Patients in the current study with higher FC levels reported a higher protein and phosphorus intake, along with a higher intake of red and processed meat. Although we did not assess separately the intake of protein from animal or plant sources, the presence of a moderate-to-strong correlation between the intake of protein and meat products (spearman rho = 0.66, p = 0.01), but not with cereal products, nor vegetables indicates that protein from animal sources is likely to explain the negative relationship with FC we observed in the current study. High intake of animal protein has been associated with development of IBD [33, 34], and in patients with ulcerative colitis (UC), high intake of protein, total, as well as red and processed meat, was positively associated with risk of relapse [15]. In a recent retrospective study, patients with IBD in clinical remission had a lower total and animal protein intake compared to patients who experienced a relapse after a 2-year follow-up [35]. In contrast, a recent RCT showed that clinical relapse rates and FC levels did not differ between patients with CD who consumed at least two portions of red and processed meat per week, and others who consumed less than one serving per month [36]. The positive associations between FC and phosphorus intake may indicate an increased intake of grains and meat products which are rich in phosphorus. Although the effect of phosphorus has not been extensively explored in human IBD, dietary phosphate has been shown to be pro-inflammatory in animals [37].

Using machine learning on food group-based analysis, we showed that a dietary pattern consisting of cereal and meat-based products could successfully predict the assignment of 92% of patients into their respective FC group, with meat and cereal products showing a positive association with FC. On the contrary, the intake of eggs and fruit was associated with lower FC levels in another model with higher misclassification error though. In a recent cross-sectional study of patients with CD, principal component analysis also identified that a dietary pattern rich in rice, pasta and red meat, among other foods, was associated with increased symptom frequency, but did not differentiate patients with active disease from those in remission [38]. In another study which assessed dietary patterns, a “Western-type” eating pattern consisting of mainly grains, red and processed meat and high-sugar foods was positively associated with a higher risk for clinical relapse [35]. Of note, most novel dietary therapies for management of disease activity and intestinal inflammation in patients with CD often exclude or limit the intake of grains/gluten and red and processed meat [39]. In the current study, patients with higher FC levels also reported a higher consumption of gluten containing cereal products, which points to gluten-containing foods as potential driver of intestinal inflammation.

In addition to conventional dietary assessment, we measured diet-originating bacterial metabolites and dietary components in faeces as complementary biomarkers of consumption of certain foods previously implicated in CD pathogenesis [40]. The lack of significant differences in the levels of faecal starch between the two CD groups did not parallel the signals we observed with fibre intake. However, fibre encompasses an umbrella term of structurally diverse carbohydrates with potentially different roles in CD [41]. Although the intake of gluten containing cereals was higher in Group A, faecal GIP levels did not differ between the two groups. However, the method used to quantify faecal GIP is sensitive at detecting transgressions to gluten-free diet compliance rather than quantitatively estimating variable intakes of gluten, which might be more important in a dose–response relationship with initiation of intestinal inflammation [19].

In the current study, double levels of faecal butyrate levels were observed in patients with higher FC levels after food reintroduction. This signal was associated with higher dietary fibre intake from which butyrate originates as an end-product of bacterial fermentation in the same group (Spearman’s correlation between fibre and butyrate levels: ρ = 0.55, p = 0.051) [42]. Higher levels of butyrate in the caecum have been shown to aggravate animal colitis [41] and a significant reduction in butyrate levels in faecal samples of children responding to EEN paralleled with a decrease in FC [18, 43]. These data suggest that high amounts of butyrate are not of crucial importance for maintenance of intestinal health in patients with CD and its role in the disease course requires further exploration.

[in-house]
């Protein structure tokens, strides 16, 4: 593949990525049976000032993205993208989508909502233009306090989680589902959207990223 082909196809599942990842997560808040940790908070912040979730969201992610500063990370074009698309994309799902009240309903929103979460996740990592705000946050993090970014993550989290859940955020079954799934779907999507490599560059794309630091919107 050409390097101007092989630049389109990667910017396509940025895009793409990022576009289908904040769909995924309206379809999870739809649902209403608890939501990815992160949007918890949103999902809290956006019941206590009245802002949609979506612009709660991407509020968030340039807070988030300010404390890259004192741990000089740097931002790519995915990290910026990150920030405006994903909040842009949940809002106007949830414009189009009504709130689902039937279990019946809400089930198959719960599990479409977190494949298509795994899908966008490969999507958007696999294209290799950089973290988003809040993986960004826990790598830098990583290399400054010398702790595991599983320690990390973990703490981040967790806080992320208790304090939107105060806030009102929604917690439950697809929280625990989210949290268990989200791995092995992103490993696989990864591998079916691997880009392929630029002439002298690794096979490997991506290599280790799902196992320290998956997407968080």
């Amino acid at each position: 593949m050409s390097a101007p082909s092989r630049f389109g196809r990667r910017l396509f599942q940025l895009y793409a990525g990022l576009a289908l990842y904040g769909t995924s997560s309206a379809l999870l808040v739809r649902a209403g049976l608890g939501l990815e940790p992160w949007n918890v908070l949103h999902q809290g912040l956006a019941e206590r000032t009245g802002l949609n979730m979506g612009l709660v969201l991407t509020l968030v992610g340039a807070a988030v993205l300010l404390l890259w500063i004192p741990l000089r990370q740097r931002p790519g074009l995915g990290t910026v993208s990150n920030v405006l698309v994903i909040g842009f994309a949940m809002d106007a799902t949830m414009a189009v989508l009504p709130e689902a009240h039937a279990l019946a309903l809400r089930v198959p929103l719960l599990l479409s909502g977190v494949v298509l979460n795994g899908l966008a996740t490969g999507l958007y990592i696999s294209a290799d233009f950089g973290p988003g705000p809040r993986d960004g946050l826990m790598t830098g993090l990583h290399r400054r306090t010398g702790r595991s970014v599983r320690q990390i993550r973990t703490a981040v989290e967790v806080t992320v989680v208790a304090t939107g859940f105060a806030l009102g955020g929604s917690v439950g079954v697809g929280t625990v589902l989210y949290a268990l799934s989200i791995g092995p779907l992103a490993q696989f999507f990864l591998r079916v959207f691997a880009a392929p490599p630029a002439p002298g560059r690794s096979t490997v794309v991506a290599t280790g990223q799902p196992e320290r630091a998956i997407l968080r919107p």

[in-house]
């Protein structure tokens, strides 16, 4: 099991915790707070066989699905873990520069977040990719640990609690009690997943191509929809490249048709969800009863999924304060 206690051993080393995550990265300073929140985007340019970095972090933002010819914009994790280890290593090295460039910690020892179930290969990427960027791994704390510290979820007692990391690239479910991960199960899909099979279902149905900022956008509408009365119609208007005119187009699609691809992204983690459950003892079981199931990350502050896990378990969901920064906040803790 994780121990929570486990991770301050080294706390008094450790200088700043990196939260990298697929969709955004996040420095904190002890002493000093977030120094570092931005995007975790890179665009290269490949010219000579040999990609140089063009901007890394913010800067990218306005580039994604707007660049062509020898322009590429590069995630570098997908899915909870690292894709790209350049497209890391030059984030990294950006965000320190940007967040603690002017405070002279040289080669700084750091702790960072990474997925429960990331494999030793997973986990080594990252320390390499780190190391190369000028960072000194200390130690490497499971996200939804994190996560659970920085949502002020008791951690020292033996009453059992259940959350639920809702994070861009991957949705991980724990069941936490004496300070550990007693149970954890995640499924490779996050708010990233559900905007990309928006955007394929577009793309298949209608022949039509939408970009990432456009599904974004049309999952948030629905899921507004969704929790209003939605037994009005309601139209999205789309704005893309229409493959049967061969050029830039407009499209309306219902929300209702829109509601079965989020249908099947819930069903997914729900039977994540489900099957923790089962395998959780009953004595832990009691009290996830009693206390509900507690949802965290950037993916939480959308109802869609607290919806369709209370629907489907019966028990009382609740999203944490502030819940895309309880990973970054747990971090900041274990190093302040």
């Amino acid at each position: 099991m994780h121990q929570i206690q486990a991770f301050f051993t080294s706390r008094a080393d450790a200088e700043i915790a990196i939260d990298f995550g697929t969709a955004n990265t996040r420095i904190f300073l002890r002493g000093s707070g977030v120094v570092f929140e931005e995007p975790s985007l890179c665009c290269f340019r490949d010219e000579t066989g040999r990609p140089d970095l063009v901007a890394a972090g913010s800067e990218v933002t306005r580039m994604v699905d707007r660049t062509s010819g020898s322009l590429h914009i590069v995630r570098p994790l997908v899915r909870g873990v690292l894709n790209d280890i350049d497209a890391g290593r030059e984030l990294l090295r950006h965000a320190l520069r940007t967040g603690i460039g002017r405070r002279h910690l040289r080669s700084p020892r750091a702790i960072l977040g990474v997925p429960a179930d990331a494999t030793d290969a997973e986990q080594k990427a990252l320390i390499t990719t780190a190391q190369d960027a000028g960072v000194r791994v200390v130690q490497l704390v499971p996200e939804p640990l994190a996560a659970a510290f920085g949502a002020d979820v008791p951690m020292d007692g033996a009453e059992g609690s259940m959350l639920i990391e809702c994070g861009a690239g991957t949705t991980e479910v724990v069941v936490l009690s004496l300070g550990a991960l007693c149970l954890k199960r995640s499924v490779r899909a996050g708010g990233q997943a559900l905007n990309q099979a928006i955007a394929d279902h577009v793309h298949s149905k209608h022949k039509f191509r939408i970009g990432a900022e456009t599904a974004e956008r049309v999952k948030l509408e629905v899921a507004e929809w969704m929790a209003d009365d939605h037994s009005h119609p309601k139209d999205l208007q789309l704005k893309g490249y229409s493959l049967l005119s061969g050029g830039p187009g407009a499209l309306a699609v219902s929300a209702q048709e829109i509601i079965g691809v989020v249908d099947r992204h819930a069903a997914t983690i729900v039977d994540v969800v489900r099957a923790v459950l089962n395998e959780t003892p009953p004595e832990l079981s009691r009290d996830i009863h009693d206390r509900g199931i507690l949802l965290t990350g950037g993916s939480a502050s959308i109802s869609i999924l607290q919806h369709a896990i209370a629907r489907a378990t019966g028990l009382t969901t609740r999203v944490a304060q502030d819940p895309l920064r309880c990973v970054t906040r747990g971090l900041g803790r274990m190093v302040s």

Although patients in Group A reported higher protein intakes compared to those in Group B, there were no significant differences in BCFA levels between the two groups. This could potentially result from adequate intake of dietary fibre in those patients, which exceeds the threshold below which excessive protein fermentation occurs in the colon [17].

The small sample size is the main limitation of this pilot study. This was due to the modest number of patients who met our stringent inclusion criteria and few patients who did not return dietary records paired with faecal samples. However, selection of a homogenous population with all patients enrolled at the end of an EEN course and while they were still in clinical remission, without receiving other concomitant induction treatment, minimised variance in our measured outcomes and increased statistical power. Beyond the dietary analysis presented here, the observed dietary signals of the current study might also represent biomarkers of unidentified covariates of other food ingredients which might be important in gut inflammation in CD. An indicative example could be baker’s yeast, which is present in bread and bakery products, constitutes a significant proportion of the cereal and cereal-based products group, and has been previously implicated in aggravating disease activity in CD [44]. It is also possible that nutrient interactions are more important than single nutrients alone in the underlying pathogenesis of CD [45]. Measurement of SCFA in faeces is the abstract of net production and absorption. However, as direct measurement of SCFA in the caecum would be almost impossible, faecal SCFA are considered suitable proxies of intestinal SCFA production; and by extension of fibre intake as has been demonstrated here by the positive associations between the amount of fibre consumed and levels of faecal SCFA [46, 47].